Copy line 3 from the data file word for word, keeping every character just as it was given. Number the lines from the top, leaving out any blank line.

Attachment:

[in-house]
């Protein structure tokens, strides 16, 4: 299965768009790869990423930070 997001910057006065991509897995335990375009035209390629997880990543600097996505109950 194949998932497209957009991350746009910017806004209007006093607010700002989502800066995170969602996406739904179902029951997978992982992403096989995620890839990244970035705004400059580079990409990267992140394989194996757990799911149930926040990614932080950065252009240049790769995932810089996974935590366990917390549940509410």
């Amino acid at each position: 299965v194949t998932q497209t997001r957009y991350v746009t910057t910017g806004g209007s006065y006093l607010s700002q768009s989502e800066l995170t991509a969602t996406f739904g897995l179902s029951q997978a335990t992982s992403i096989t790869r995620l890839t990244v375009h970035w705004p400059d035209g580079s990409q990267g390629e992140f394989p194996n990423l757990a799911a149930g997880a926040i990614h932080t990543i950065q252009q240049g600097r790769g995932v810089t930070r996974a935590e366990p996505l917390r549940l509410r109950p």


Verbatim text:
């Amino acid at each position: 299965v194949t998932q497209t997001r957009y991350v746009t910057t910017g806004g209007s006065y006093l607010s700002q768009s989502e800066l995170t991509a969602t996406f739904g897995l179902s029951q997978a335990t992982s992403i096989t790869r995620l890839t990244v375009h970035w705004p400059d035209g580079s990409q990267g390629e992140f394989p194996n990423l757990a799911a149930g997880a926040i990614h932080t990543i950065q252009q240049g600097r790769g995932v810089t930070r996974a935590e366990p996505l917390r549940l509410r109950p």